Senscot Bulletin: 29.05.20

Medical research, into the psychological impact of quarantine, has found that it causes symptoms of Post-Traumatic Stress.  PTS is when anxiety/panic from past physical trauma, reoccurs in the present: ‘fight or flight’ responses activated when there is no danger. It’s now apparent that lockdown pressures found this very weakness in my own inner defences; it’s as if my normal ‘stress-proof membrane’ has sprung leaks: sleep problems, disturbing flashbacks, shortened fuse – generally ‘on edge’.  I mention this debility not in distress – but in solidarity with, what I imagine is, the majority of the population, with raised levels of anxiety; many worse than myself. My fantasy is to escape in the car to the hills and lochs of the Trossachs – a brief respite.To know what matters and what does not, is the basis of wisdom; although I’m too often the impetuous maverick, I appreciate the importance of good judgement – particularly in those who give public advice.  In my opinion, neither Boris Johnson nor Donald Trump is ‘mature’ enough to hold high public office; by exposing the shallowness of their decisions, it is likely that Covid will see them off.  Dominic Cummings decision to prioritise his own family was not a ‘glaring’ error – I might have done something similar; but Johnson’s response of unqualified support was bad judgement – which undermines quarantine. Every day, more and more, our interpretation of ‘social isolation’ becomes a matter of personal choice/responsibility; the PMs position makes a delinquent excursion to the Trossachs easier to justify – for millions of us.———————————–

There are growing calls for a ‘wellbeing’ economy after Covid: “for social justice on a healthy planet”; Katherine Trebeck and Peter Kelly have taken the trouble here, to identify the various mechanisms in Scotland which could contribute to this; a social movement is required, to combine and coordinate many progressive threads.  Meantime Scottish Govt. has appointed its ‘economic recovery advisory panel’ – which George Kerevan says has the wrong people.  His article is convincing – that ‘this lot’ have nothing new to contribute.  Scottish Govt. referred to its February budget as a ‘wellbeing budget’ – which it clearly was not.  Their use of progressive terminology to mask deeply traditional thinking is really annoying – undermining.

————————————

Following a rare clumsy remark about Nicola Sturgeon, Sarah Smith got a hammering on social media – until the ‘Scottish establishment’ closed ranks in her defence.  Kevin McKenna uses this incident for a fascinating glimpse at the workings of our ‘establishment’ – “not above or below politics – but beyond”.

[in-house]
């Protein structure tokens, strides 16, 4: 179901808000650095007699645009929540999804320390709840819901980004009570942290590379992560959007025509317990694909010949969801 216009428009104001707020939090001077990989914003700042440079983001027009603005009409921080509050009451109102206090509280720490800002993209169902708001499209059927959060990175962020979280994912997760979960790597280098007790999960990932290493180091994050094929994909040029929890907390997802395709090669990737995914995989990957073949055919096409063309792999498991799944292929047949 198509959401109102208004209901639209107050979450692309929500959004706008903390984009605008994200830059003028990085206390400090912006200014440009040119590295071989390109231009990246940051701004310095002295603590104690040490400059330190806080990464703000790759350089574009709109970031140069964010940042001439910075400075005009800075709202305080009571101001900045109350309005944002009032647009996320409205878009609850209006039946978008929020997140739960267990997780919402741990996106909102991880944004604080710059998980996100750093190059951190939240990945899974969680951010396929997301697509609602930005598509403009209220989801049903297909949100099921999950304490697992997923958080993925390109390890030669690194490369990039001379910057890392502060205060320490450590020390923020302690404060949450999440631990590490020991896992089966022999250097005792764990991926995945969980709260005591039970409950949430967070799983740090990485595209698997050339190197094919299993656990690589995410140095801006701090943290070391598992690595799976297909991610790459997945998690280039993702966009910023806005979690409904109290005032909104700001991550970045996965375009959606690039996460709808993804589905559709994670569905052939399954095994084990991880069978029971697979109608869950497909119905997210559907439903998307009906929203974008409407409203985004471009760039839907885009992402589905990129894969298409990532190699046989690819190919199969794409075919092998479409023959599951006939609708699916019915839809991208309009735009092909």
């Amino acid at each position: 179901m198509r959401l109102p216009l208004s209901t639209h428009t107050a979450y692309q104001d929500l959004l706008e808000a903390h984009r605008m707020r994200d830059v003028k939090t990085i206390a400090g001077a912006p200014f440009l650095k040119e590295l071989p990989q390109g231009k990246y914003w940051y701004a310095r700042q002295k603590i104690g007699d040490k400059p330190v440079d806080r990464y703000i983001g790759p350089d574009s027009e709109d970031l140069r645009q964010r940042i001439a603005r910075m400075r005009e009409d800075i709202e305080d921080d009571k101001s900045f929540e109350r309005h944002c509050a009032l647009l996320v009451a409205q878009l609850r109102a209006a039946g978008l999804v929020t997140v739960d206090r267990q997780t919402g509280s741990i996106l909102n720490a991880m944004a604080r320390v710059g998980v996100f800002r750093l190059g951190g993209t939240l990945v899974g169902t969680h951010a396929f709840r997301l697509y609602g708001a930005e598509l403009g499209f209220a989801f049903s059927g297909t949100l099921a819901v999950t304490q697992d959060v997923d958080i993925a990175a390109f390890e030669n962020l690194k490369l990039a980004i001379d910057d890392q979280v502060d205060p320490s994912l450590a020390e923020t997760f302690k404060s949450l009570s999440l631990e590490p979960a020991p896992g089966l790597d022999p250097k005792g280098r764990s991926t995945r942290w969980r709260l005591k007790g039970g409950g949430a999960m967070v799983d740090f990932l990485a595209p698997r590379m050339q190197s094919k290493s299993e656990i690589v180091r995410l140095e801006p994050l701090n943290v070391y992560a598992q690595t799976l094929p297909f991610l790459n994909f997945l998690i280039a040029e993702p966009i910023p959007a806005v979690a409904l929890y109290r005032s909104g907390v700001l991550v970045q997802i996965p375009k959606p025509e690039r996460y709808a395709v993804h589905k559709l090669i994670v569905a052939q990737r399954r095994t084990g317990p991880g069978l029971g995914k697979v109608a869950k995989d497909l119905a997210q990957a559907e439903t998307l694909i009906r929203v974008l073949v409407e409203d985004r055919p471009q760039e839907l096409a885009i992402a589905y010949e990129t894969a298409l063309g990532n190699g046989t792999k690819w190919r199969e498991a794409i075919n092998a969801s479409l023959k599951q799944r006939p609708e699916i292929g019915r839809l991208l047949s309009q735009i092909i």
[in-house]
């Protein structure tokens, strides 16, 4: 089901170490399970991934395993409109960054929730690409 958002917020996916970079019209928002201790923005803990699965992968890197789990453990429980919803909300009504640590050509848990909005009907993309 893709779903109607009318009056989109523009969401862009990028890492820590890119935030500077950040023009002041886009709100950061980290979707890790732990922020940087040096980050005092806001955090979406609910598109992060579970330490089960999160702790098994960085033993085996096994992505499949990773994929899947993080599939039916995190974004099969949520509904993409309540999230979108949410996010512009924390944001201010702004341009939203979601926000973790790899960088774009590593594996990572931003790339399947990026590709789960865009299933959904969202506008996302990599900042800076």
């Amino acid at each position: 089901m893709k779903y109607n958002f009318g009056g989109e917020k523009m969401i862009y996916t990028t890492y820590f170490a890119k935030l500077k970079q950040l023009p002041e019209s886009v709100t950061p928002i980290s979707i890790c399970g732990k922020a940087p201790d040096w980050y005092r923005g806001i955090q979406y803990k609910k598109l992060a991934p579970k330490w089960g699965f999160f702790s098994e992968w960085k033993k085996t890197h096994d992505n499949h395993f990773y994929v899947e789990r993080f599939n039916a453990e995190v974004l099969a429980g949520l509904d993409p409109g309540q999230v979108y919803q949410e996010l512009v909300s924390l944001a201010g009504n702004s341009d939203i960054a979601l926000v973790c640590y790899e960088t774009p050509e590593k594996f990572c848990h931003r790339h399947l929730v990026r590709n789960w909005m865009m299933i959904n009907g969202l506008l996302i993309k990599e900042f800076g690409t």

————————————

Interesting article in Prospect Mag. about the economy after Covid; it’s based on the thinking of Depression-era economist Joseph Schumpeter – who saw that disrupting existing industries and activities, opens space for innovative new entrants – a process he called ‘creative disruption’.  Possible future scenarios are explored.

————————————

The Conversation carries an article by two Scottish academics, saying that impending amendments to the Children’s (Scotland) Bill fall short of protecting the rights of children to participate in decisions when parents separate.  Scottish law may not match the requirements of UN Rights of the Child.

————————————

Since becoming President, Donald Trump has used his twitter account to spread falsehoods about his political opponents; on Tuesday afternoon, for the first time, Twitter affixed a series of Trump tweets with a ‘get the facts’ warning – because they violated Twitter’s ‘civic integrity policy’. At long last.

————————————

A recent post on lockdown by Nigerian poet Ben Okri:

“This period gave me back nature.  I walked in parks for the daily exercise we were allowed.  I found the trees a great gift.  For the first time in an age I could hear the wind in the leaves and the full-throated songs of birds.  I hope we don’t go back to the old normal.  We have to change.  Society has to alter its orientation.  Perhaps we consume too much.  Maybe what is best for us is to be still.  The freedom of nature seems to be one of the few revolutionary truths in our lives.  When society pauses, nature sings.  She must be part of what we listen to if we are to survive.”